| 21 May 2024, Tuesday |

Overcoming criticism, Japanese Princess set to marry on October 26

After years of intense scrutiny and criticism that placed her engagement in an unpleasant light, Japanese Princess Mako will marry her fiancé, a former college classmate, on October 26, authorities announced Friday.

In 2017, Emperor Naruhito’s 29-year-old niece became engaged to Kei Komuro, 29, and the two captured the world with their grins at each other during a news conference to announce the engagement.

However, as tabloid stories surfaced regarding a financial conflict between Komuro’s mother and her previous fiancé, the wedding was postponed in early 2018. Komuro left for law school in the United States in August of that year, and didn’t return until Monday.

The Imperial Household Agency, which runs the lives of the royal family, made the announcement of the wedding date at a news conference.

They also said the princess is suffering from a form of post-traumatic stress disorder (PTSD), Kyodo news agency reported – echoing the situation of Empress Masako, who for years has struggled with what has been termed an “adjustment disorder.”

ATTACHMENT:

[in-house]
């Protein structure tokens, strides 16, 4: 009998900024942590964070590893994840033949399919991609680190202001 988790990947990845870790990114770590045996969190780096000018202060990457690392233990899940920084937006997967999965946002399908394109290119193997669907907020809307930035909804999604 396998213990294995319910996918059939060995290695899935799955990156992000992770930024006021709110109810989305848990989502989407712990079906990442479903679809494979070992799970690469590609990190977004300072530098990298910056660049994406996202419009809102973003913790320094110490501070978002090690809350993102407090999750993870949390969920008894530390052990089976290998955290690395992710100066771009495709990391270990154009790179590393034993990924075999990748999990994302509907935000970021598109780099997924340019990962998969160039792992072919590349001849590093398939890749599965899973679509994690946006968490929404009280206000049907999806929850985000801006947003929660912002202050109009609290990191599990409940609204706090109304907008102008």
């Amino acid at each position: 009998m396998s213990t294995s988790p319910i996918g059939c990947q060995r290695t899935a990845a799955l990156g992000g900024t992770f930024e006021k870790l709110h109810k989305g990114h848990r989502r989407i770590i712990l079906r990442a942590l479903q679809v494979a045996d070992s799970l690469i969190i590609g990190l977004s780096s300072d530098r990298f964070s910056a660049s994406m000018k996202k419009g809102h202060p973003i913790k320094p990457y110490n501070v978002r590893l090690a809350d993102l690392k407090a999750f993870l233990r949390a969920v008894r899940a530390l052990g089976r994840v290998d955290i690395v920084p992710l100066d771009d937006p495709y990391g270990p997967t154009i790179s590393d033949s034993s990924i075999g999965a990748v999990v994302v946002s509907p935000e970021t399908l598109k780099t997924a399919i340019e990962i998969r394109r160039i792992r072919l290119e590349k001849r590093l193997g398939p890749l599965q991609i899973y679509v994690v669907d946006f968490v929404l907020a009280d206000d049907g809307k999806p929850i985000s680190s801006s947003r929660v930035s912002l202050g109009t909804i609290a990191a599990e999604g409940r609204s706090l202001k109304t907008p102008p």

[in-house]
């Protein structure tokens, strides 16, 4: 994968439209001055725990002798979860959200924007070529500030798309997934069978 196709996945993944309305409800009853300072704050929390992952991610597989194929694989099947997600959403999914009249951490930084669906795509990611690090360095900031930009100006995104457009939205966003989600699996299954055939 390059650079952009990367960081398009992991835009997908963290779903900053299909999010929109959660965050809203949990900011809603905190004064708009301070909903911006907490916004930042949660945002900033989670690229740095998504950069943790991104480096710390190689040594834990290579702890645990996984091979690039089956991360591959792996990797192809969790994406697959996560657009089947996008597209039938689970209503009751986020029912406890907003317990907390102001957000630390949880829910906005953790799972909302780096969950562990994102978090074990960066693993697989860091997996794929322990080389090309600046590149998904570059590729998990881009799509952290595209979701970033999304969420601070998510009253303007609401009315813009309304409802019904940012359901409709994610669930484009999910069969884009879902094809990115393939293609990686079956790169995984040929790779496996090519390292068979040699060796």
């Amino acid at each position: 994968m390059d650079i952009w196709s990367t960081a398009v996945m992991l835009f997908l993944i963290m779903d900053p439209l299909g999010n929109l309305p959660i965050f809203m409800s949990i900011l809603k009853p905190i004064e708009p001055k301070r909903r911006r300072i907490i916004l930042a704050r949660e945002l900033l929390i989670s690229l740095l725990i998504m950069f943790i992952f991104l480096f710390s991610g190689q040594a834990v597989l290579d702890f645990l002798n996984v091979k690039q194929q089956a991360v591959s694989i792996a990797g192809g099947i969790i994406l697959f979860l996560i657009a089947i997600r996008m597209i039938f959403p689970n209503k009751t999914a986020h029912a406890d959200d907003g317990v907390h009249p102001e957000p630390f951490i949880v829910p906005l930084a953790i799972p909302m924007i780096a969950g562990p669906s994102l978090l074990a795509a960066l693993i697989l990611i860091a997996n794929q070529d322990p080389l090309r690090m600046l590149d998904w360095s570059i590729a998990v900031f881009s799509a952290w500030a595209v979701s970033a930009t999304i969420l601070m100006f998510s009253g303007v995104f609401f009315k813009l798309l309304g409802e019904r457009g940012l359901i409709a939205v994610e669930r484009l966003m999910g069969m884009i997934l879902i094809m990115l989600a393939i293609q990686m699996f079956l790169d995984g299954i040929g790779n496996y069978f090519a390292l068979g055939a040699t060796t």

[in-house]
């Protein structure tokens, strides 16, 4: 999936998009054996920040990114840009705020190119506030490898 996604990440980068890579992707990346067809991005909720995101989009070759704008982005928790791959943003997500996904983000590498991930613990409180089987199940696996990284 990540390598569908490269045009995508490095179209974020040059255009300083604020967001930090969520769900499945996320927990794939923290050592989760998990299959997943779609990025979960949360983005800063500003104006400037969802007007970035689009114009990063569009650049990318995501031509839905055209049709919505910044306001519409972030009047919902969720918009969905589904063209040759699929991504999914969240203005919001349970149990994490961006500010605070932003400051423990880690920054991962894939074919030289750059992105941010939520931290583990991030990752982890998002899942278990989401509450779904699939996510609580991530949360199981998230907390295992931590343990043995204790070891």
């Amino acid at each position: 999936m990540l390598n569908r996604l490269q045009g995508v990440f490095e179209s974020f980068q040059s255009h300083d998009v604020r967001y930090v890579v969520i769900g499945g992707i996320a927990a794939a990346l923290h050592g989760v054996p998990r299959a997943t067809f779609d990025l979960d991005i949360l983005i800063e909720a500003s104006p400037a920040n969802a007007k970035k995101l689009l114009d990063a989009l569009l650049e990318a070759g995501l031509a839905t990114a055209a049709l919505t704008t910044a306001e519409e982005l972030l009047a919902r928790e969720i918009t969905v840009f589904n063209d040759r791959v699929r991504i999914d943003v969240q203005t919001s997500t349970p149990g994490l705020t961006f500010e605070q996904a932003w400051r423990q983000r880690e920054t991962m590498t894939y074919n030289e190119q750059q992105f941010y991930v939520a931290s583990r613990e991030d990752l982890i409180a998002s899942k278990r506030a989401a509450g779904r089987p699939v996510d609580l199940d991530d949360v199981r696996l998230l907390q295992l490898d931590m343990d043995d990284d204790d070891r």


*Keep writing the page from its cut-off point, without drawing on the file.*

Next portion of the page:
Mako will leave the royal family upon her marriage, as is customary. None of the ceremonies that usually accompany a royal marriage will take place, and the princess will forgo a one-off payment of a million dollars to which she is entitled, media reports have said.

The couple will register their marriage at a local government office, with records of the imperial family adjusted to reflect that Princess Mako has left it, reports have said.

The controversy over the pair’s marriage started when a tabloid reported claims by a former fiancé of Komuro’s mother that the mother and son had failed to repay a debt of about $35,000. Komuro has said his mother’s former fiancé provided the money as a gift, not a loan.

The scandal spread from tabloids to regular news media and gained still more life when imperial family members were prompted to speak out. Komuro himself issued a detailed statement this year.

Komuro completed studies at Fordham Law School this year and took the bar exam that will enable him to practice law this summer. He has secured a job as a clerk in a law office in the United States, according to media reports.

He flew into Tokyo late on Monday for his first visit in three years, sporting a ponytail that set off widespread tabloid and television discussion about whether he was being disrespectful.

A recent poll by the daily Mainichi showed 38% of respondents supported the marriage, while 35% opposed it, and 26% expressed no interest.

  • Reuters